Researchers have created custom malware samples in an effort to test the effectiveness of some top advanced persistent threat (APT) attack detection appliances.
APT campaigns are increasingly common and since they usually rely on tools that are not detected by regular antivirus products, many security companies have developed specialized solutions designed to identify and block such threats. The list of firms that offer such solutions includes Cisco, Damballa, Checkpoint, FireEye, Fortinet, Palo Alto Networks, LastLine, Zscaler, Trend Micro and Websense.
Over the past years, independent testing firm NSS Labs has conducted several tests comparing the top solutions, but in many cases the results have been controversial. NSS Labs’ testing methods have been criticized by some vendors whose products did not perform as expected, including FireEye and Palo Alto Networks. Last week, Miercom published the results of a test comparing APT detection solutions from Zscaler and FireEye. In that particular test, Zscaler performed better, but FireEye contested the accuracy of the results and testing methodology.
Researchers from MRG Effitas, a UK-based independent IT security research company focusing on efficacy assessment and assurance services, and CrySyS Lab, the Hungary-based organization that has been involved in the analysis of numerous APT campaigns, have tested five “cutting-edge” solutions. The tested products are all “well-established in the market,” but they have not been named.
“[Our] goal was simply to implement some ideas we had for bypassing cutting-edge APT attack detection tools without actually being detected, and to test if our ideas really work in practice,” researchers wrote in their report.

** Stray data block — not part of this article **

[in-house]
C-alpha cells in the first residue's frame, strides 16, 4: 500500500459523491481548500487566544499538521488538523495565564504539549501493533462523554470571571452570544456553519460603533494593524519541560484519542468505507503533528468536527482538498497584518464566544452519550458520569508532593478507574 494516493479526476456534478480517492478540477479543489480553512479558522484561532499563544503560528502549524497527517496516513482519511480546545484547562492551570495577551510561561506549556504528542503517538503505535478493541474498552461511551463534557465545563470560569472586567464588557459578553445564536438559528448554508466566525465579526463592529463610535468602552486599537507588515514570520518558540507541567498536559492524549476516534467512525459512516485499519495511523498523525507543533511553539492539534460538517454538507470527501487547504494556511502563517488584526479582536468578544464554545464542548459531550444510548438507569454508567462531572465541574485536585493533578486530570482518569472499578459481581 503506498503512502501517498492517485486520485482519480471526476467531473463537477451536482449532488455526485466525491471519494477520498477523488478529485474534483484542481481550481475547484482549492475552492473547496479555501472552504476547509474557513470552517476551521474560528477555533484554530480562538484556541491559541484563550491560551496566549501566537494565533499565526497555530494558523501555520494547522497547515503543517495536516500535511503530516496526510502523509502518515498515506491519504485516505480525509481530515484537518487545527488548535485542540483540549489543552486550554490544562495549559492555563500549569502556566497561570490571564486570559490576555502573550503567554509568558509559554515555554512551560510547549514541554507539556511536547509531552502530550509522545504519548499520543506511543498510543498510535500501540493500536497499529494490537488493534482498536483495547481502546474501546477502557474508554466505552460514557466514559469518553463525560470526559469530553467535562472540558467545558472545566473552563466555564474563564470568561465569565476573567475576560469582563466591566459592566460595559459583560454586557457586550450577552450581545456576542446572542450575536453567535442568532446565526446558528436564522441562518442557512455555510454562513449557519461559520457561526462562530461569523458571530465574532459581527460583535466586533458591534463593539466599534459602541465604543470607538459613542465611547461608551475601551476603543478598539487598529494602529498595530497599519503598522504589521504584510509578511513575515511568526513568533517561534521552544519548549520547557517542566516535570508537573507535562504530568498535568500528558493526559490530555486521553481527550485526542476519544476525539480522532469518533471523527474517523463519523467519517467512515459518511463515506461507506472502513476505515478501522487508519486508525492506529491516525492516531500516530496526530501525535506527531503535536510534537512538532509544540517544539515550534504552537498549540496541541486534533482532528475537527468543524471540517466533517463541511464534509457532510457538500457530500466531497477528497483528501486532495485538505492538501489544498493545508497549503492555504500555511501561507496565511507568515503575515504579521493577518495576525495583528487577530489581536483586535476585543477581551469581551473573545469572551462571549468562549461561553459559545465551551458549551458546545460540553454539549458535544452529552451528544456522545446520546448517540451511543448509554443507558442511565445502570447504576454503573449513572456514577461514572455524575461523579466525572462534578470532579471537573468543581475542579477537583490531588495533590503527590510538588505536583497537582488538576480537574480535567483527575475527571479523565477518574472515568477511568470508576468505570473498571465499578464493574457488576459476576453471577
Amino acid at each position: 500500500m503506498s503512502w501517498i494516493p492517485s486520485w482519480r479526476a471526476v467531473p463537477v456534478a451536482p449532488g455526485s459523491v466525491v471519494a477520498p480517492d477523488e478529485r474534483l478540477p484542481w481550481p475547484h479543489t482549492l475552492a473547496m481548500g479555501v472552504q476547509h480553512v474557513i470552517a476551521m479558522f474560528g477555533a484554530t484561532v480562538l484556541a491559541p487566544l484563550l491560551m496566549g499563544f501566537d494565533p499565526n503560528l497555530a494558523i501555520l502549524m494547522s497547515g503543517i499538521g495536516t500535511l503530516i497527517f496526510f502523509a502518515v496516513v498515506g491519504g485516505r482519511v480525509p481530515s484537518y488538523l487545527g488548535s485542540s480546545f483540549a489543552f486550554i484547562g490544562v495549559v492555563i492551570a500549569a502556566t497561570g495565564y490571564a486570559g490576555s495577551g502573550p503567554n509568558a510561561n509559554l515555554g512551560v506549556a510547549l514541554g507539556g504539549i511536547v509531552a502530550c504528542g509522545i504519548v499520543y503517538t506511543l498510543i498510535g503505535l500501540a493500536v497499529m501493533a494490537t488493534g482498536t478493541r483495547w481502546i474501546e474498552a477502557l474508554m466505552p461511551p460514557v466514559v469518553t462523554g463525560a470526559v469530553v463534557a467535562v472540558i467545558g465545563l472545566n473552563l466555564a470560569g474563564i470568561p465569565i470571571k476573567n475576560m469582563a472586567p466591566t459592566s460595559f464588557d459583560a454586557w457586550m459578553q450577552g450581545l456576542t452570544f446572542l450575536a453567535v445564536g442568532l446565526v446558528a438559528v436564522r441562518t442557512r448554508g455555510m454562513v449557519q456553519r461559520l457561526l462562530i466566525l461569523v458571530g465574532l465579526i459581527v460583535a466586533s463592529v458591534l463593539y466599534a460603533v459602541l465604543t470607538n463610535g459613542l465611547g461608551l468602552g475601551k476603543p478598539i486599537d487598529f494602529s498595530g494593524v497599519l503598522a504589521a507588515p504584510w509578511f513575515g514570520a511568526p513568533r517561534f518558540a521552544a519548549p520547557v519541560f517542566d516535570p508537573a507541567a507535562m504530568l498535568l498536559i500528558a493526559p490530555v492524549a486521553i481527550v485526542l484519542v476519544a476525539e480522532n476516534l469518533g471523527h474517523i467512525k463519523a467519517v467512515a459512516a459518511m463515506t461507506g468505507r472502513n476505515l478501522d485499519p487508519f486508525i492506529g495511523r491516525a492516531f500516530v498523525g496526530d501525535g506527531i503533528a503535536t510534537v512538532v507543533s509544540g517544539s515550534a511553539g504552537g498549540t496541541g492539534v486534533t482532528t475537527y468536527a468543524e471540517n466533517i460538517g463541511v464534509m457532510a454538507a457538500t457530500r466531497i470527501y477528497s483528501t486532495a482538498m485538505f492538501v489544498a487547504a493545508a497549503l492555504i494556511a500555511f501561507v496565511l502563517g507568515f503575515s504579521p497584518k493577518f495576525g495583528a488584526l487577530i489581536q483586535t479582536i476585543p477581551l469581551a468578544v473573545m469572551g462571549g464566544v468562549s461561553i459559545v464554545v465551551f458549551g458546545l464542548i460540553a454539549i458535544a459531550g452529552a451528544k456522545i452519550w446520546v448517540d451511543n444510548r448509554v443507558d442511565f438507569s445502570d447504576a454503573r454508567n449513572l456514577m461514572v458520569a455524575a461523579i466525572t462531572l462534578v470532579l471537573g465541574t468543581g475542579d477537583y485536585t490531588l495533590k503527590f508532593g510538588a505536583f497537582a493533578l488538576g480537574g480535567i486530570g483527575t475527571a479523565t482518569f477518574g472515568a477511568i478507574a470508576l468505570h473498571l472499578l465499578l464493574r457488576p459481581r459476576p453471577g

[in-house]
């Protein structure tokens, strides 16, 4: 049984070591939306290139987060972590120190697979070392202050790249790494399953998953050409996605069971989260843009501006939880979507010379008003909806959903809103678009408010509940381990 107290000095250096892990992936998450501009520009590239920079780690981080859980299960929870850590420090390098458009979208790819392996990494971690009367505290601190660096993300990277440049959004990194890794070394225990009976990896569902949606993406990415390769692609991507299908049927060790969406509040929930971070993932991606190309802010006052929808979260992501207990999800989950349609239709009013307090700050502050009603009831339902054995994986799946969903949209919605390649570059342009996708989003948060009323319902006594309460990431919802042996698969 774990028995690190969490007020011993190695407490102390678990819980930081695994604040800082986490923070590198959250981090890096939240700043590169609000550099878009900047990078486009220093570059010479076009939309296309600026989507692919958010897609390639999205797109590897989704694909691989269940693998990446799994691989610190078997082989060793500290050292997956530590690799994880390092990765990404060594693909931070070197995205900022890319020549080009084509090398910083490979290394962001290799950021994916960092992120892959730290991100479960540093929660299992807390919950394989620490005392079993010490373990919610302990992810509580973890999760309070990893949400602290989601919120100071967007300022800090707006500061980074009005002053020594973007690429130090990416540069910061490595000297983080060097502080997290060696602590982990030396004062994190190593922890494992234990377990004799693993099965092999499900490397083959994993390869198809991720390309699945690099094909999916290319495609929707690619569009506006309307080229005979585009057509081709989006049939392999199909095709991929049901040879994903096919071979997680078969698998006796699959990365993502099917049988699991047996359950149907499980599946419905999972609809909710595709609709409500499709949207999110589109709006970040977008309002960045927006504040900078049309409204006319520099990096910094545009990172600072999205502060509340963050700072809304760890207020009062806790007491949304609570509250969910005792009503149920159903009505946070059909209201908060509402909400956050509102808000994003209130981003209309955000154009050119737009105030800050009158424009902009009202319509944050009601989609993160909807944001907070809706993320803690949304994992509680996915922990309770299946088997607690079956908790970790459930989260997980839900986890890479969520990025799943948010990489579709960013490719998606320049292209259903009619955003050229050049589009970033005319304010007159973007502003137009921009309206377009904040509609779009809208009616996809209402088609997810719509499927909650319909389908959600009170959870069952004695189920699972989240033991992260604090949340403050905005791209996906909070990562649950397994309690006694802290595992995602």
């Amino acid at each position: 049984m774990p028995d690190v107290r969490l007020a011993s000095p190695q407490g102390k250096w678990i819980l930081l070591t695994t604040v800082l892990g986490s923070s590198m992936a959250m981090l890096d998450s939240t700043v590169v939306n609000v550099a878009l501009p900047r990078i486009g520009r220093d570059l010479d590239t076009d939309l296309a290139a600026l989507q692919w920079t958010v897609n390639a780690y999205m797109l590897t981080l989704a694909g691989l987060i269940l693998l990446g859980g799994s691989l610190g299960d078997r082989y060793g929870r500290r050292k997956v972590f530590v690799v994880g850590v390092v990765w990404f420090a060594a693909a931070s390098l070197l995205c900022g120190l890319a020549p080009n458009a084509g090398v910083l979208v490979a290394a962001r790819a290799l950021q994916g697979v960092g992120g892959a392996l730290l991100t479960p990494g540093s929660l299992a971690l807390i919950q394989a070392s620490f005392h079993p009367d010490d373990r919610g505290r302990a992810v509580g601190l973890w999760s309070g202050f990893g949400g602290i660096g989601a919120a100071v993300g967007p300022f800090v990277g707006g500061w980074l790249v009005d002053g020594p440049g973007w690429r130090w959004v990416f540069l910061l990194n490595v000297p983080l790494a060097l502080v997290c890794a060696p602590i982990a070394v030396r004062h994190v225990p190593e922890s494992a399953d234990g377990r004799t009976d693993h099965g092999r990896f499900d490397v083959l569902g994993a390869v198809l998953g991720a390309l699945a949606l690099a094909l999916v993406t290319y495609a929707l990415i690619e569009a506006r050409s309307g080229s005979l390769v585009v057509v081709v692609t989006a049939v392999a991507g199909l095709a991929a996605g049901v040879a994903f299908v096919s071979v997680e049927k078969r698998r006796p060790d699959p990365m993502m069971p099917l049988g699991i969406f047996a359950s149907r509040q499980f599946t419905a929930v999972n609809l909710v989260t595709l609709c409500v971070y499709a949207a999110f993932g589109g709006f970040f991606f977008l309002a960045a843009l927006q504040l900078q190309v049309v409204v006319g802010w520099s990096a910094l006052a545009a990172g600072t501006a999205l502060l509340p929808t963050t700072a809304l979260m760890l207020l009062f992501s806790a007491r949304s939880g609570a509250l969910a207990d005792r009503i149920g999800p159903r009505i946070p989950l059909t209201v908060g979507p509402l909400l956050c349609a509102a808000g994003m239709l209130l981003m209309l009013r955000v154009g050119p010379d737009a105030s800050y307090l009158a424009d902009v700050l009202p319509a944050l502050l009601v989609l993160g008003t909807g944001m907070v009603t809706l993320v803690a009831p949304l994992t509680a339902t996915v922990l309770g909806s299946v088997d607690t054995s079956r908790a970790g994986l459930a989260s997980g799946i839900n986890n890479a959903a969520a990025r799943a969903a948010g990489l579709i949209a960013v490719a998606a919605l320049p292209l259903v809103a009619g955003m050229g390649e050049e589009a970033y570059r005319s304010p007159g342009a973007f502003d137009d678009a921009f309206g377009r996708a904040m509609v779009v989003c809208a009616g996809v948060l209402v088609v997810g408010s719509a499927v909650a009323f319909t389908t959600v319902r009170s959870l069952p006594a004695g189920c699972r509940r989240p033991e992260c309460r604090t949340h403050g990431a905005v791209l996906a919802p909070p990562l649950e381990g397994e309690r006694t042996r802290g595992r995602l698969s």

For their tests, researchers used four samples, which they created over a period of two weeks without having access to any APT attack detection solutions. The samples were designed to incorporate functionality that is typical to remote access Trojans (RATs), including remote code execution, and file download/upload capabilities. No lateral movement was initiated in the tests, but real attacks were simulated through command execution and file transfers.
The first test sample, which used a known Java exploit for delivery, was designed to mimic an attacker with limited knowledge and resources. Samples 2 and 3, which used a Java self-signed applet and a Visual Basic macro for delivery, simulated attackers with moderate knowledge and resources. The last sample, which the researchers dubbed “Babo” (the Hungarian word for “hobbit”), was simple but stealthy.
The first two test samples were detected by all five APT attack detection products. The third sample was detected by only one product, while Babo bypassed all solutions. The authors of the report noted that even though the first two samples were picked up by all solutions, some of them rated the threats as “low severity.”
“The main message of this work is that novel anti-APT tools can be bypassed with moderate effort. If we were able to develop samples that were not detected by these tools without actually having access to any of the tested products during the development phase, then resourceful attackers who may be able to buy these products will also be able to develop similar samples, or even better ones,” the report reads.
The researchers advise organizations that want to acquire APT detection solutions to conduct proper testing, either in-house or outsourced, and not judge the products based on the way they are marketed or their prices.
The complete report, titled “An independent test of APT attack detection appliances,” is available in PDF format.